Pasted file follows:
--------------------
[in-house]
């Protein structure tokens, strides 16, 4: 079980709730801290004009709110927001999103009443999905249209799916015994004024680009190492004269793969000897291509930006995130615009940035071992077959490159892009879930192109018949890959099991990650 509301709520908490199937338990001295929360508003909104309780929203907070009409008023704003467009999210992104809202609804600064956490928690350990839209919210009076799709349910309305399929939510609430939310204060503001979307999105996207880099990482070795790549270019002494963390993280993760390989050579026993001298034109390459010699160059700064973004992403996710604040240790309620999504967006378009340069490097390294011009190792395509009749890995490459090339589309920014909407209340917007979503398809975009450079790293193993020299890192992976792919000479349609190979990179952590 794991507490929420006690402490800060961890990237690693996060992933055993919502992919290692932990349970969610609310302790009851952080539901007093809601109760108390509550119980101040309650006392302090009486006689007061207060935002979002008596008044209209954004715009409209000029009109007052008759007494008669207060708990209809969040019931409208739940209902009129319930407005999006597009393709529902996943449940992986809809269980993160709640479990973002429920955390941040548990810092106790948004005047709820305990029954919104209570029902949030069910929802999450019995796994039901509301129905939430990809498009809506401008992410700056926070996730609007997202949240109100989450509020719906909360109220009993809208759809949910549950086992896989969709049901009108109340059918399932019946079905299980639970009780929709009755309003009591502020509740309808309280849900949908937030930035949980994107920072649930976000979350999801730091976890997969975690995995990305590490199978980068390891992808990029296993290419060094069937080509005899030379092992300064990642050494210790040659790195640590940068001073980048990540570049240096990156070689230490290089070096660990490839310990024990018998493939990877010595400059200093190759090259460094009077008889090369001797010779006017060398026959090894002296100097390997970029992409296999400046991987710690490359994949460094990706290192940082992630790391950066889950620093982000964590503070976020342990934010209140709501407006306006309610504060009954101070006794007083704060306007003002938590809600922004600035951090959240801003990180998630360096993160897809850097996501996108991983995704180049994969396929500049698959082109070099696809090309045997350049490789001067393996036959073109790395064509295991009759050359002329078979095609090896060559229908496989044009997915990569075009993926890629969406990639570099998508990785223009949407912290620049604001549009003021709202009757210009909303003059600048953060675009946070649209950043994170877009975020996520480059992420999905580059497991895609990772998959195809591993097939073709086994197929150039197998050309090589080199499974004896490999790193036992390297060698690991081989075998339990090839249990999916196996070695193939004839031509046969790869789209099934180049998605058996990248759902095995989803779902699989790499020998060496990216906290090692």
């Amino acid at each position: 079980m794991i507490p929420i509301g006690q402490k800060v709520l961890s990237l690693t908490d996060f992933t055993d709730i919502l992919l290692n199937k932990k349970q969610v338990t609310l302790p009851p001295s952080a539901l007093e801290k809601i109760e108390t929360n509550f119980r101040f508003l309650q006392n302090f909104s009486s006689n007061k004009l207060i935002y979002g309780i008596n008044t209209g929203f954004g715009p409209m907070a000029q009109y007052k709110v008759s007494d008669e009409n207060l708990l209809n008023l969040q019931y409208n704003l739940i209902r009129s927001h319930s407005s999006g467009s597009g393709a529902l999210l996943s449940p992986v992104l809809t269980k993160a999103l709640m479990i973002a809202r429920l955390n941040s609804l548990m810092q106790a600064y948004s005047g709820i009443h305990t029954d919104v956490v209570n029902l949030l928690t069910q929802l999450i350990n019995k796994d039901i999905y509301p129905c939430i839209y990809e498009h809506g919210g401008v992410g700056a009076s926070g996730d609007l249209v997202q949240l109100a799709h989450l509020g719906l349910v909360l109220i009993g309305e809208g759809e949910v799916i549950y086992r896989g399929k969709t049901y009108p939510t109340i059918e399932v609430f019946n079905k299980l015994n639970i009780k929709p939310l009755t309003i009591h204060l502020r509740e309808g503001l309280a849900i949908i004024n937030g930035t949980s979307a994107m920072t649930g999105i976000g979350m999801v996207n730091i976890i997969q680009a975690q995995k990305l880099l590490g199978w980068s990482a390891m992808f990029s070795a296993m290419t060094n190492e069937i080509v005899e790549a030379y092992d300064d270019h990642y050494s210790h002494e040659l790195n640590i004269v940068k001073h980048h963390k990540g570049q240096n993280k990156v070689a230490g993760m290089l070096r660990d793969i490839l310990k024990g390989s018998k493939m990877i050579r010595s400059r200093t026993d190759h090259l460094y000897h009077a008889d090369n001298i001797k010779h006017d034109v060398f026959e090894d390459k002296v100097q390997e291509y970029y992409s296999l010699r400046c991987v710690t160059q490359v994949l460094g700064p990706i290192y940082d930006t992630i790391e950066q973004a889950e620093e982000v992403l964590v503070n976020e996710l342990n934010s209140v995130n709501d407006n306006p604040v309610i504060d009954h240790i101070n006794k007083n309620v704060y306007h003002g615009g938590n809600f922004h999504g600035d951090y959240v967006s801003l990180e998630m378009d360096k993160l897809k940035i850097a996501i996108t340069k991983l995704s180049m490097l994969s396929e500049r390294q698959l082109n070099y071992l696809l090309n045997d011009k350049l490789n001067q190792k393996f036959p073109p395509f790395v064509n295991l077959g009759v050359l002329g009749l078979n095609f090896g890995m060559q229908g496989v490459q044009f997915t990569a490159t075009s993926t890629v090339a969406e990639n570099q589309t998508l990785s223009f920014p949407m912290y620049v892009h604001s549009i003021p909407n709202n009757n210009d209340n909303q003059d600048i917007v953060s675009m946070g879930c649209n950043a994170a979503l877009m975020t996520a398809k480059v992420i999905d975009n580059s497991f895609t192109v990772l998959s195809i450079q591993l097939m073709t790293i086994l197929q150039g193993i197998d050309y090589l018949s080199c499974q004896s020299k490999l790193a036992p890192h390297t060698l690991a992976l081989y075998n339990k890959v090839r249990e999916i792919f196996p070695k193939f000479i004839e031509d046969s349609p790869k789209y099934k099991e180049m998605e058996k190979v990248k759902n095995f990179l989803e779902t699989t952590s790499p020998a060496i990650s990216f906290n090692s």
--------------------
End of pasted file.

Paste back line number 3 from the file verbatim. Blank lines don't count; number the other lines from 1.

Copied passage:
């Amino acid at each position: 079980m794991i507490p929420i509301g006690q402490k800060v709520l961890s990237l690693t908490d996060f992933t055993d709730i919502l992919l290692n199937k932990k349970q969610v338990t609310l302790p009851p001295s952080a539901l007093e801290k809601i109760e108390t929360n509550f119980r101040f508003l309650q006392n302090f909104s009486s006689n007061k004009l207060i935002y979002g309780i008596n008044t209209g929203f954004g715009p409209m907070a000029q009109y007052k709110v008759s007494d008669e009409n207060l708990l209809n008023l969040q019931y409208n704003l739940i209902r009129s927001h319930s407005s999006g467009s597009g393709a529902l999210l996943s449940p992986v992104l809809t269980k993160a999103l709640m479990i973002a809202r429920l955390n941040s609804l548990m810092q106790a600064y948004s005047g709820i009443h305990t029954d919104v956490v209570n029902l949030l928690t069910q929802l999450i350990n019995k796994d039901i999905y509301p129905c939430i839209y990809e498009h809506g919210g401008v992410g700056a009076s926070g996730d609007l249209v997202q949240l109100a799709h989450l509020g719906l349910v909360l109220i009993g309305e809208g759809e949910v799916i549950y086992r896989g399929k969709t049901y009108p939510t109340i059918e399932v609430f019946n079905k299980l015994n639970i009780k929709p939310l009755t309003i009591h204060l502020r509740e309808g503001l309280a849900i949908i004024n937030g930035t949980s979307a994107m920072t649930g999105i976000g979350m999801v996207n730091i976890i997969q680009a975690q995995k990305l880099l590490g199978w980068s990482a390891m992808f990029s070795a296993m290419t060094n190492e069937i080509v005899e790549a030379y092992d300064d270019h990642y050494s210790h002494e040659l790195n640590i004269v940068k001073h980048h963390k990540g570049q240096n993280k990156v070689a230490g993760m290089l070096r660990d793969i490839l310990k024990g390989s018998k493939m990877i050579r010595s400059r200093t026993d190759h090259l460094y000897h009077a008889d090369n001298i001797k010779h006017d034109v060398f026959e090894d390459k002296v100097q390997e291509y970029y992409s296999l010699r400046c991987v710690t160059q490359v994949l460094g700064p990706i290192y940082d930006t992630i790391e950066q973004a889950e620093e982000v992403l964590v503070n976020e996710l342990n934010s209140v995130n709501d407006n306006p604040v309610i504060d009954h240790i101070n006794k007083n309620v704060y306007h003002g615009g938590n809600f922004h999504g600035d951090y959240v967006s801003l990180e998630m378009d360096k993160l897809k940035i850097a996501i996108t340069k991983l995704s180049m490097l994969s396929e500049r390294q698959l082109n070099y071992l696809l090309n045997d011009k350049l490789n001067q190792k393996f036959p073109p395509f790395v064509n295991l077959g009759v050359l002329g009749l078979n095609f090896g890995m060559q229908g496989v490459q044009f997915t990569a490159t075009s993926t890629v090339a969406e990639n570099q589309t998508l990785s223009f920014p949407m912290y620049v892009h604001s549009i003021p909407n709202n009757n210009d209340n909303q003059d600048i917007v953060s675009m946070g879930c649209n950043a994170a979503l877009m975020t996520a398809k480059v992420i999905d975009n580059s497991f895609t192109v990772l998959s195809i450079q591993l097939m073709t790293i086994l197929q150039g193993i197998d050309y090589l018949s080199c499974q004896s020299k490999l790193a036992p890192h390297t060698l690991a992976l081989y075998n339990k890959v090839r249990e999916i792919f196996p070695k193939f000479i004839e031509d046969s349609p790869k789209y099934k099991e180049m998605e058996k190979v990248k759902n095995f990179l989803e779902t699989t952590s790499p020998a060496i990650s990216f906290n090692s």